African legislators told to look beyond South Africa for civil society engagements


Staff  Reporter

JOHANNESBURG – Members of the Pan-African Parliament members have requested the Bureau to consider engaging civil society organisations from other countries and not always use those based in host country South Africa.

While debating the Pan-African Parliament President’s Activity Report covering October 2018 – April 2019, legislators felt it was unfair for PAP to concentrate on organisations based in South Africa, stating there were also quality and equally capable civil societies in other countries.

The report was presented to the house by President Roger Nkodo Dang in Midrand Tuesday.

During the same seating, Nkodo Dang, also spoke on the Cameroon crisis explaining that PAP had little room to maneuver, as battlelines have been drawn, especially around language, in the Central African country.

Around 80 percent of the country speaks French, while the remainder uses English. For decades, Francophones and Anglophones lived in relative harmony, but over the past two years, violence spurred by the linguistic split has brought Cameroon to the brink of a civil war.

Hundreds have died, close to 500,000 have been displaced, and activists have been rounded up and jailed.

The government claims armed English-speaking separatists who want to create a new nation called Ambazonia have terrorized civilians and attacked government forces, prompting the military to retaliate against them, but the Ambazonians and human rights groups have laid counter-accusations, stating government has over the past years killed thousands of civilians and displaced hundreds of thousands in widespread human rights abuses.

“PAP’s hands are tied in the Cameroonian crisis.The problem is we dont know who is leading the charge. When there is a crisis such as the one happening in Cameroon. We dispatch a team to investigate however, we havent found joy thus far,” said Dang.

Members also called upon the Bureau to in its finance dealings amid a plethora of other allegations which include corruption allegations which threatens to engulf the institution.

Legislators also advocated for the efficiency of the organ with regards to its relationship with African Union which fails to recognise it as one of the organs fostered by the treaty.

Nkodo Dang revealed PAP had an approved budget of US$18.5 million in 2019 and had an increased budget set to cater for regional parliamentary conferences, ratification of African Union legal instruments and holding of public hearings.

He also indicated the financial support that came through from the PAP secritariat.He said they offered the support in timely and effective manner especially in Kigali as well as the statutory committee meetings in March 2019.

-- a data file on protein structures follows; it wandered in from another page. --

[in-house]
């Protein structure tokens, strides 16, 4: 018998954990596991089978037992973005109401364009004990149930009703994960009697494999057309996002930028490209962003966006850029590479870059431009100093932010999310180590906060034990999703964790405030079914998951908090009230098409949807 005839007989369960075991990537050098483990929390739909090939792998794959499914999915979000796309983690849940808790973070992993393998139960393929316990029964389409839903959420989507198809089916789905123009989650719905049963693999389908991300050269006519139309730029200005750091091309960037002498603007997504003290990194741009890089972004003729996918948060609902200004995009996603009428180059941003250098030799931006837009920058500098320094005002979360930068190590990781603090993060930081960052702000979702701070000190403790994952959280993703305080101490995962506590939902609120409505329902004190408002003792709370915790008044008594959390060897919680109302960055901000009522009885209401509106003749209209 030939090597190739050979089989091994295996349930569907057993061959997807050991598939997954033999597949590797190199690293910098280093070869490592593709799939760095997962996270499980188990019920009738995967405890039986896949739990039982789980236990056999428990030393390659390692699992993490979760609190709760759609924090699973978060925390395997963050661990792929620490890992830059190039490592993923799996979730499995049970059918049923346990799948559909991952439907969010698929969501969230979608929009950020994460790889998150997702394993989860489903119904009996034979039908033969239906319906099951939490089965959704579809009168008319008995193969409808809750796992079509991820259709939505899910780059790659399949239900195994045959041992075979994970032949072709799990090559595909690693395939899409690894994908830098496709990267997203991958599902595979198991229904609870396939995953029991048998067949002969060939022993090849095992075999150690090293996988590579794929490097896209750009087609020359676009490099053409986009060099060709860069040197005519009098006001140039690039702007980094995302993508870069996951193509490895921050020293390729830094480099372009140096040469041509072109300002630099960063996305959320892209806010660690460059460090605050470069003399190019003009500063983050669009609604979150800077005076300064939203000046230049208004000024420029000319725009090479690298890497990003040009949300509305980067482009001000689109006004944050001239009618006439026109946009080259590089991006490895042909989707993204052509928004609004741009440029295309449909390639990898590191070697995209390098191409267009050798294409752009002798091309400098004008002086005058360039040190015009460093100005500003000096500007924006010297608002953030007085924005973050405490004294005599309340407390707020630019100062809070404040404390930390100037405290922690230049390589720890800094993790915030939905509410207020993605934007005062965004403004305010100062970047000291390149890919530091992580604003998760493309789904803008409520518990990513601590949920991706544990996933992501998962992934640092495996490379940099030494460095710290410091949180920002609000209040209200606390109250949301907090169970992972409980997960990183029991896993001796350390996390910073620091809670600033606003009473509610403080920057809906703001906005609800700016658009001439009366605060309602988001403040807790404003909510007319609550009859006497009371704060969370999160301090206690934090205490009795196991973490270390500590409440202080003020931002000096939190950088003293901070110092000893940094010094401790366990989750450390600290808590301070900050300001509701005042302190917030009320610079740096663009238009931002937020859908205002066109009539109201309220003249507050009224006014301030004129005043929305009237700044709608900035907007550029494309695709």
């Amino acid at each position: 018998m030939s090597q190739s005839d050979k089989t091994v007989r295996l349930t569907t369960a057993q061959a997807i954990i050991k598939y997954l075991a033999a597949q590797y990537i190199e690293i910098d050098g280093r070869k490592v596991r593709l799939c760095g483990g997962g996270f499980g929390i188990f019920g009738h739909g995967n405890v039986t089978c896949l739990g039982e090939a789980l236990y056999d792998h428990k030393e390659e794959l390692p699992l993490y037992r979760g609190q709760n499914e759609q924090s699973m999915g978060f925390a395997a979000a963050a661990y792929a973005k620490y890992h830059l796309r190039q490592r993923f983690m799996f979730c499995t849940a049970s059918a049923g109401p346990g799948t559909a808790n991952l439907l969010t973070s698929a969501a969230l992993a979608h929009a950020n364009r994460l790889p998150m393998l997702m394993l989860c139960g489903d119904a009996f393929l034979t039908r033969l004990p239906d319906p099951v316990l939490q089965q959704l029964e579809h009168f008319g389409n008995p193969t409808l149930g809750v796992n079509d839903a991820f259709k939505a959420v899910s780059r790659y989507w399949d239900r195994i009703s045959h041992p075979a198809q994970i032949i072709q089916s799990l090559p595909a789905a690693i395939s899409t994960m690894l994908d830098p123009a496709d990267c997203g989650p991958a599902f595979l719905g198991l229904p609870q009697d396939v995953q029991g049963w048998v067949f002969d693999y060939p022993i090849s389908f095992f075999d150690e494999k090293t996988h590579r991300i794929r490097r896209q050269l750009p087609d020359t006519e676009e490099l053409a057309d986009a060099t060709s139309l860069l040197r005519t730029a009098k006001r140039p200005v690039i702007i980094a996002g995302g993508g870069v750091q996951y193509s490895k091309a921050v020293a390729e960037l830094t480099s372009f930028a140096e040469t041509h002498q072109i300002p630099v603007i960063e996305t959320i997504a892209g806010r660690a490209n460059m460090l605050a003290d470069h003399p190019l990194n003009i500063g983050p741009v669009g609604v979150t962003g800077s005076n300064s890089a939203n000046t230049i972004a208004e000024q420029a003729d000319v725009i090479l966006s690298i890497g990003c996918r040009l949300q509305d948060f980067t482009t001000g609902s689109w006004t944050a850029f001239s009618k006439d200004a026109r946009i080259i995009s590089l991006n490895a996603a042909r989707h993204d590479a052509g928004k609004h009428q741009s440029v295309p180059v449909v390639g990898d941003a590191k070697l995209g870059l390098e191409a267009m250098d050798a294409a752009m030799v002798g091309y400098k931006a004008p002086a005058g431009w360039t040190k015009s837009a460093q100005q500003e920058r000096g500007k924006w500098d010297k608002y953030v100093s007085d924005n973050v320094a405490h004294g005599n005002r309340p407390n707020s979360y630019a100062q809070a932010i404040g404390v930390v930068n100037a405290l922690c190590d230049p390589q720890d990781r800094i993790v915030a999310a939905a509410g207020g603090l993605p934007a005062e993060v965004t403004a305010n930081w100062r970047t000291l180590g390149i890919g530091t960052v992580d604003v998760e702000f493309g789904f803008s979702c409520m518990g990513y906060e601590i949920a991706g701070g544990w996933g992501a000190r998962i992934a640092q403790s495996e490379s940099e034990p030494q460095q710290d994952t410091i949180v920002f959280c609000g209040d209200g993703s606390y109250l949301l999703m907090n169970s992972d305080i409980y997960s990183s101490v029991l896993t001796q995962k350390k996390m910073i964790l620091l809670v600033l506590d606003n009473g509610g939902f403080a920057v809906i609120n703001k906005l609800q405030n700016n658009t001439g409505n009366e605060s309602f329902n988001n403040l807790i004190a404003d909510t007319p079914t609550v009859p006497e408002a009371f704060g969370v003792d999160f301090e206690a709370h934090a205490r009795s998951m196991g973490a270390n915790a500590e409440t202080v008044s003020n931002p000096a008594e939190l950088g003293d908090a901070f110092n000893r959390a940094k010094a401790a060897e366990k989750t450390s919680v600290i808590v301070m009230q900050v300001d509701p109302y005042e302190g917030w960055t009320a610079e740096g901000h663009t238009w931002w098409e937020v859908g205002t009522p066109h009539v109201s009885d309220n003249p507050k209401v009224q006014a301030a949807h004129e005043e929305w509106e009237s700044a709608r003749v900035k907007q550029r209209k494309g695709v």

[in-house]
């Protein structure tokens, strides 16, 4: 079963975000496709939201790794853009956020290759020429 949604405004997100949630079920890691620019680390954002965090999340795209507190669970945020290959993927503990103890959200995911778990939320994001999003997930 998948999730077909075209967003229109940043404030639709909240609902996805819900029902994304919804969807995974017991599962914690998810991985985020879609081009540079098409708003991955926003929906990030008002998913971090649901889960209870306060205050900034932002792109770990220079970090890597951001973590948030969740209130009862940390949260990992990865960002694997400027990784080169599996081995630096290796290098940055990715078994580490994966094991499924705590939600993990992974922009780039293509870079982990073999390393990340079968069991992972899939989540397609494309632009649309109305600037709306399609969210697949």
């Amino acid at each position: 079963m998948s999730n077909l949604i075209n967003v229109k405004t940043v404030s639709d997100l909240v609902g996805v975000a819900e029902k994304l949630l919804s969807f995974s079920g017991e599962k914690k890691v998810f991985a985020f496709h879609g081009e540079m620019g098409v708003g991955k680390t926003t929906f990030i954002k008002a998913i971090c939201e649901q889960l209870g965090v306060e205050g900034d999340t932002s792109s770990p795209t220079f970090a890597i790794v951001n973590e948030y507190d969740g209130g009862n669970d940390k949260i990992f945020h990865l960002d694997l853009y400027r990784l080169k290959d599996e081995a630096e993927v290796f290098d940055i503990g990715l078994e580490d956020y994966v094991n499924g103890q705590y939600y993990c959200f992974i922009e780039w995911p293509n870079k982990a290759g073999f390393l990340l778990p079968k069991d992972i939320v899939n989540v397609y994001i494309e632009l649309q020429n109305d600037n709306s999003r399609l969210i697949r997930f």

“The PAP endeavored to maintain sound and effective financial and budget management, which are yet to be confirmed by the outcomes of the external audit of the 2018 financial statements, and provided timely support to the 2019 year operational and statutory activities,” said Nkodo Dang.

The report was detailed in its presentation of activities undertaken by PAP with its committees in the realisation of its set goals. However, members were not pleased by the President’s failed report into investigations on corruption following two earlier sessions held in Sham-el-Sheik in Egypt in 2016 and Kigali, Rwanda as promised.

In Kigali it is reportef that staff of PAP were denied leaving the country before settling their bills.

“We need more transparency. In Egypt, I moved a motion to set up a committee to investigate allegations of corruption, and the President promised to handle the matter, which he should have reported about now,” said Hon. Mohammed-Mubarak Muntaka (Ghana).

“In Kigali, [PAP] staff were detained and the finance officer stayed behind for a week until our bills were paid. We need to know the agreements signed by PAP and governments hosting our meetings for us to avoid these embarrassing situations.”

Motions to have the meeting held in camera to discuss matters of finance and allegations of corruption was however, poured cold  water by the President as he  suggested that the House first wait for the report of the Committee on Audit and Public Accounts.

During the same sitting, PAP suspended two representatives from Cote d’Ivoire, who took oath at the start of the second ordinary session of the fifth Parliament yesterday.

The legislators who were designated by the country’s Senate raised the number of their representatives to seven, two more than what is provided for by the Protocol establishing PAP and the PAP Rules.

However, Prof. Ogenga-Latigo reasoned that Parliament erred in law in suspending the members.

“In Uganda, I am a Member of the Rules Committee. These two members who were sworn in outside the prescribed number are not legitimate members of this House. You cannot therefore just suspend them because they are not members. As it is now, unless Cote d’Ivoire withdraws the five who are already members, what transpired is null and void in law. That is the position,” Ogenga-Latigo said.

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